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13 tips for investigating political disinformation

Almost all smartphones in Brazil have WhatsApp installed on them.

While the messaging app helps ensure easy communication within and outside of Brazil, its widespread use also facilitated the proliferation of disinformation in the lead-up to the country’s 2018 presidential election. During that time, Patricia Campos Mello, a journalist with Folha de São Paulo, reported closely on the mass dissemination of disinformation on WhatsApp.

Drawing on this experience during a recent ICFJ Disarming Disinformation master class, held in partnership with the Knight Center for Journalism in the Americas, Campos Mello offered a series of tips for journalists investigating political disinformation.

(1) Start talking

Kickstart your reporting by talking with people.

In 2018, political campaigns in Brazil hired marketing agencies to disseminate disinformation through mass messaging on WhatsApp. Campos Mello spoke with campaign marketing experts and their employees, building a list of companies and marketing agencies that were providing these messaging services for the campaigns.

“At the time, people didn’t know what mass sending of messages was. Not us [journalists], not the TSE [Superior Electoral Court], not anyone. It was something that we were beginning to comprehend,” she said.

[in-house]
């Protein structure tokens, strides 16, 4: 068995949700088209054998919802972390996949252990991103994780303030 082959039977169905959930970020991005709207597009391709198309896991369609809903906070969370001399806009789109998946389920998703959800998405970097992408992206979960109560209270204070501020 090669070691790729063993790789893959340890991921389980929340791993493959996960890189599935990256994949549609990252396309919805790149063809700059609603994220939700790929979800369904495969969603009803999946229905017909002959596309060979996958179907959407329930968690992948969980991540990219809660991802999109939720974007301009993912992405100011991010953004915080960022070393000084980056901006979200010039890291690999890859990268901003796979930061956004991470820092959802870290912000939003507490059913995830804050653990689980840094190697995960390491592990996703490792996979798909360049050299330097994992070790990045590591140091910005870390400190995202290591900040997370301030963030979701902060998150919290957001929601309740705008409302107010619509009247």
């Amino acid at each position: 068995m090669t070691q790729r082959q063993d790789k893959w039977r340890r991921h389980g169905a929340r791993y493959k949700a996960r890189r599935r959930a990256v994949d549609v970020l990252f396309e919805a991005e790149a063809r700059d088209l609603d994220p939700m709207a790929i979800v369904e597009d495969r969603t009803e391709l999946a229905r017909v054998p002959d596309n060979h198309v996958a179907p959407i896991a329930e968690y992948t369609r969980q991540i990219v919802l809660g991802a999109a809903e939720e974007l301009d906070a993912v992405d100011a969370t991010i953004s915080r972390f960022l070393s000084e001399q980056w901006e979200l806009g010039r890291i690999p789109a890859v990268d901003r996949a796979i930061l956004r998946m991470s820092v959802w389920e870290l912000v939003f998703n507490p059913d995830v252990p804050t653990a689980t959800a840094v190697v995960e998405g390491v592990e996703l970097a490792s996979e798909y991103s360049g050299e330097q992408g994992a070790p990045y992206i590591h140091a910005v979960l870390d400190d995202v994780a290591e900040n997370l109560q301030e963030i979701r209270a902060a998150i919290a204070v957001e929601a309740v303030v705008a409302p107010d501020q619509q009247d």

(2) Search for data

Next, look for data. In Brazil, for instance, journalists can search DivulgaCand, a TSE database with a wide range of elections-related information. This includes details about campaign donors, hired contractors, candidates’ assets, and more.

Look into the companies you’re investigating, too. Knowing property addresses, telephone numbers, and other details will allow you to investigate more deeply.

(3) Find whistleblowers

Knowing details about the companies also enables you to investigate which ones may have had cases brought against them in court. Search for employees or former employees who are suing them, for instance. In general, these people are more likely to talk to journalists.

“Whistleblower, employee, former employee […] it’s always important,” said Campos Mello. “There is always a Disneyland of data to discover, but it helps a lot when you have a whistleblower.”

Campos Mello explained how she visited the database of the Regional Labor Court to analyze lawsuits brought against agencies that were providing the mass messaging services. From this information she was able to make a list of potential sources for her investigation.

(4) Request documents

Some whistleblowers may send information spontaneously, but journalists should also proactively seek data and documents from these sources. Request photos, worksheets, message exchanges, and more from whistleblowers to reinforce your reporting, Campos Mello advised.

(5) Check your sources